What Kind of Foundation? Part 2


In times like these, we begin to realize how critical our foundations are. We all strive to value strong foundations all the time, but we all know that we struggle to put down strong foundations. It is often easy to build and grow and expand during the good times without giving detail to the first steps that are required. Really…who wants to waste time to read the instructions? Come hard times, we start to remember how important it is that we not let ourselves get too far ahead of what our foundations can endure. Indeed, foundations are critical.

One of the greatest challenges for churches and church leaders is determining what type of missions foundation might be holding up the missions ministry in their church. The first article in this series dealt with the financial foundation related to missions. This particular article will deal with the engagement foundation related to missions.

Does the term mobilization mean anything to you? It is often used in reference to armies being moved into action. Sometimes it is used in reference to movement of a certain body part before or after injury to describe how much mobility is achieved. In the missions world, mobilization means being moved to purpose through the reading of Scripture and then applying the calling that comes through the Great Commission so that others may also become engaged in fulfilling their part of the Great Commission. In other words, for those who see the benefit and purpose in mobilization, their own calling will not stop with just having a personal understanding of how to engage in the Great Commission. Rather, they will seek to engage others!

As you or your church seeks to move from individuals being personally involved in missions to gathering others for a collective purpose, here are a few suggestions or principles to guide you as you consider the engagement foundation for your church’s missions ministry:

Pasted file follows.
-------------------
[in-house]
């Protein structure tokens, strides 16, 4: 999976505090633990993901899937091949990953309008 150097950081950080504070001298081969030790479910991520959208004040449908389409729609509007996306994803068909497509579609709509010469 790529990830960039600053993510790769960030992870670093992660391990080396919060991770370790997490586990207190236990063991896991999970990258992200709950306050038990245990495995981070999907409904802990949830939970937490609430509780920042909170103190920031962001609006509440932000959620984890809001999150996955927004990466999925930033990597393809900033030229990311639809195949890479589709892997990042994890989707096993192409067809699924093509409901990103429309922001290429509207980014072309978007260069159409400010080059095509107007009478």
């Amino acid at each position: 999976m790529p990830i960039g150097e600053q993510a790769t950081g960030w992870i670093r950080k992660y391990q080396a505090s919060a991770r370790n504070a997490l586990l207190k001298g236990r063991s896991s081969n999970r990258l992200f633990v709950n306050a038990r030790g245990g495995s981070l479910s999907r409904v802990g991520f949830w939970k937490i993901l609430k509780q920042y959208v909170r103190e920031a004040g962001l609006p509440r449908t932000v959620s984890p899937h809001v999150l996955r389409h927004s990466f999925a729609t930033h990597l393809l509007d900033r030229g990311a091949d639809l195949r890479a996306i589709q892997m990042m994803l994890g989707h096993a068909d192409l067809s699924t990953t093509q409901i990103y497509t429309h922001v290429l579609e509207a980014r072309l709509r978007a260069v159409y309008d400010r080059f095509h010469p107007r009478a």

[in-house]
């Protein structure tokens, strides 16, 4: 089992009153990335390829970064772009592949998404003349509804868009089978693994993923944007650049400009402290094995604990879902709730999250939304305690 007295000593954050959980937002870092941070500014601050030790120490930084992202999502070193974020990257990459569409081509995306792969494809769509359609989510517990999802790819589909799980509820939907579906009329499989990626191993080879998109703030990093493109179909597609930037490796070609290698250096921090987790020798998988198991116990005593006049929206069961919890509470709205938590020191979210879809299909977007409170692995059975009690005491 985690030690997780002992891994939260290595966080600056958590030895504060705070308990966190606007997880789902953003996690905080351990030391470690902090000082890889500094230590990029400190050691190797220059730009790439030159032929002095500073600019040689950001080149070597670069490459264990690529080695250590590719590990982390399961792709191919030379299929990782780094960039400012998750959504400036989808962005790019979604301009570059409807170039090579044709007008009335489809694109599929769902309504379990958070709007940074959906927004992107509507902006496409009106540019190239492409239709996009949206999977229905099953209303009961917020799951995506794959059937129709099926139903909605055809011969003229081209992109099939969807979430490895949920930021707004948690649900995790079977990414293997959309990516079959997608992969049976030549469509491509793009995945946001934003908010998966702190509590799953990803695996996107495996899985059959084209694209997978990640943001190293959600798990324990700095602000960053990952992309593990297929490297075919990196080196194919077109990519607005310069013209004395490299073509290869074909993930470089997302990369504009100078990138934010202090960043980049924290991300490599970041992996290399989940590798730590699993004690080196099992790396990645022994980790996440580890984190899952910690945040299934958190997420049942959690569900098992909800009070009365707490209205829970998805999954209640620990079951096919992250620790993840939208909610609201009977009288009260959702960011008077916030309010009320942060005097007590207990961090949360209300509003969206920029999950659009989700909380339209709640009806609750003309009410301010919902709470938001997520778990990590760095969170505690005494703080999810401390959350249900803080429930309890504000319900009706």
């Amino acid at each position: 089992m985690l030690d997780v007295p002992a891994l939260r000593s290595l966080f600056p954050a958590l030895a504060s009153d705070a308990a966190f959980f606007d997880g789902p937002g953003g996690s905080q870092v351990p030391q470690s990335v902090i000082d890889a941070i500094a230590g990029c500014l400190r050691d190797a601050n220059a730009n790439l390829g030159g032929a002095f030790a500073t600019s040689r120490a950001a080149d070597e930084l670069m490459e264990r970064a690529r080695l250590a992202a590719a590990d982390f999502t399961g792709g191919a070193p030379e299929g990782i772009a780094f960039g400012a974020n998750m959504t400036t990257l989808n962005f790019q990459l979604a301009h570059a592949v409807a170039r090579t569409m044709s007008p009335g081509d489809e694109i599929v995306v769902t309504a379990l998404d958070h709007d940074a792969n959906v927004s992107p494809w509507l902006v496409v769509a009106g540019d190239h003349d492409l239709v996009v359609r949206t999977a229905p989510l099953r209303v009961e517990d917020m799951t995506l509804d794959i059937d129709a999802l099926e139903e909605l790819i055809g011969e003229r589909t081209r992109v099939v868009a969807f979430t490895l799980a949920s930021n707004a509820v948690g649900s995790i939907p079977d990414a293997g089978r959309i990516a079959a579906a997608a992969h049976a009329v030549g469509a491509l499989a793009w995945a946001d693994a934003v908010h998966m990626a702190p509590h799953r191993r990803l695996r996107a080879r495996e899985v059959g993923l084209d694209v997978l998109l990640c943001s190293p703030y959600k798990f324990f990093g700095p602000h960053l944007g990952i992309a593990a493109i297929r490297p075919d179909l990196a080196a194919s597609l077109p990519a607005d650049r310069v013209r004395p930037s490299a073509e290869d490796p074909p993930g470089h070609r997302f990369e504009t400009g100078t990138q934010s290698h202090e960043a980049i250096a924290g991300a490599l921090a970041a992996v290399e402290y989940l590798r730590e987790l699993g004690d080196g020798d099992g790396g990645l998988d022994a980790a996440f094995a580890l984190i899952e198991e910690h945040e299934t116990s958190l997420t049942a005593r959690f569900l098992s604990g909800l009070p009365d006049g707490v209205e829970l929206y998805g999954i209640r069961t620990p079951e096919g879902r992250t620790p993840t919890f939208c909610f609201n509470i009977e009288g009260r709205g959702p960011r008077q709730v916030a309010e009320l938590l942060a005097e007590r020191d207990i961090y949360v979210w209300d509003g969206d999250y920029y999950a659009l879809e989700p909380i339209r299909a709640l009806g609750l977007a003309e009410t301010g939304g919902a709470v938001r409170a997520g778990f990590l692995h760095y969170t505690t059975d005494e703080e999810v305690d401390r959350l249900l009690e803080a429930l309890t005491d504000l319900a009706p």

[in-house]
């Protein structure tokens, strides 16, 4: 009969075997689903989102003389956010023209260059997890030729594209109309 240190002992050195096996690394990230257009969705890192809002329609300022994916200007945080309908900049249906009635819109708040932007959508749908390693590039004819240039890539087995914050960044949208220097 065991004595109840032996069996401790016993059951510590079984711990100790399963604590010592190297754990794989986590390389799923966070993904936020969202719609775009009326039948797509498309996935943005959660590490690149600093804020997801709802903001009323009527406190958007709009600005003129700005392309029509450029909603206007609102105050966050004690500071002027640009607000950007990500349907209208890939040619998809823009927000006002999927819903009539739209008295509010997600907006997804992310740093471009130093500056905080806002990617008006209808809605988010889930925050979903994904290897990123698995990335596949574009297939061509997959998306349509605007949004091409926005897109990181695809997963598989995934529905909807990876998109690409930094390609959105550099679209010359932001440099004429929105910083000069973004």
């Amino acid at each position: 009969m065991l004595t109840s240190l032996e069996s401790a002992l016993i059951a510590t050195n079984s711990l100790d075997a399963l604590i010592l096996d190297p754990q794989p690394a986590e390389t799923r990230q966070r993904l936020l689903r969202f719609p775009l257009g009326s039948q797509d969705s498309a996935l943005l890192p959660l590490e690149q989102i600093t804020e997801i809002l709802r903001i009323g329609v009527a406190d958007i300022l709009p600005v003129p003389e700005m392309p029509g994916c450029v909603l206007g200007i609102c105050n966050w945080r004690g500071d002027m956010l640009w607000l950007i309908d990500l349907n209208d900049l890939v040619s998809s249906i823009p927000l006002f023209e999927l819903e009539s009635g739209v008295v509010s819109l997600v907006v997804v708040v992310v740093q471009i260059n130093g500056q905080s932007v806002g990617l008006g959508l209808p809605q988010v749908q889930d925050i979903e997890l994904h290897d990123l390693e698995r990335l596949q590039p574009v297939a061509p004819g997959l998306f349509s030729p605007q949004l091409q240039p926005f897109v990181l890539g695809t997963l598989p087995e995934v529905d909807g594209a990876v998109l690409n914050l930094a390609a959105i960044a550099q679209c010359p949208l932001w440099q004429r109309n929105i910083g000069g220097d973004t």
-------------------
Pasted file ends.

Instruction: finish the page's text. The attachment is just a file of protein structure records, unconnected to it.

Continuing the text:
1) Make sure there are multiple bricks in your foundation.

It is very common for churches to delegate the missions task to the missions committee or missions team or missions board. Whatever you call the group of people seeking to do this task, a handful of people should not be the only ones trying to fulfill the Great Commission. Not only is that not biblical, it isn’t even logical when you think about what makes a great foundation. The missions ministry should look more like a pyramid with the foundation being strong, deep, and wide using lots of people to engage in the missions ministry. The missions committee, by whatever name they may have, should be focused on shifting the activity or work of missions to the congregation (that’s mobilization, friends!). They should seek to continuously involve others through inspiration, information, and opportunities.

2) Consider the building plan that comes after the foundation.

Nobody builds a foundation for a building without considering what the purposes will be for the end product. Why then do individuals or churches see missions activity alone as being a strategy? In order to properly engage others, they must know what it is to which they are being invited to participate. Simply saying that the foundation will be part of the house that will be built or part of the building that will be built is not enough. Likewise, saying missions is the goal is simply not enough. In order to engage others, the church or individual must first have a strategy in place. If you or your church aren’t certain just how to build a missions strategy that is specific and detailed, be sure to find a church missions consultant to assist in that process!

3) Resources, resources, resources DO matter!

Just like a building’s foundation is not built without good and solid resources, the same is true for church missions mobilization. Whether it is assessing the physical resources available to a church or individual or whether it is being certain there are on-ramps to missions, mobilization can’t happen without various types of resources. This principle does not refer only to financial resources. Proper mobilization occurs when a foundation includes logistical, administrative, and technical resources. It comes through relational resources, intellectual resources, and resources that will assist all kinds of people (including a variety of ages and stages of life).

Consider your foundation for engagement today! (And if you would like, contact a church missions consultant for free assistance in walking through your blueprints!) Your entire congregation will receive a blessing from beginning to engage more people in the Great Commission, but the greatest benefit will be in fulfilling God’s plan to reach the nations.

Check pastorresources.com for part 1 of What Kind of Foundation?

Kirsten McClain serves in church missions mobilization for OMF. She has been serving churches and mission agencies for the last 20 years. She has a heart to see the church realize her potential in missions and is driven to be a mobilizer to this end. She lives in Georgia with her husband and three children, and she is ready to direct pastors to the various free resources that OMF uses to come alongside churches and individuals so that they can do missions well. kmcclainomfmail@gmail.com

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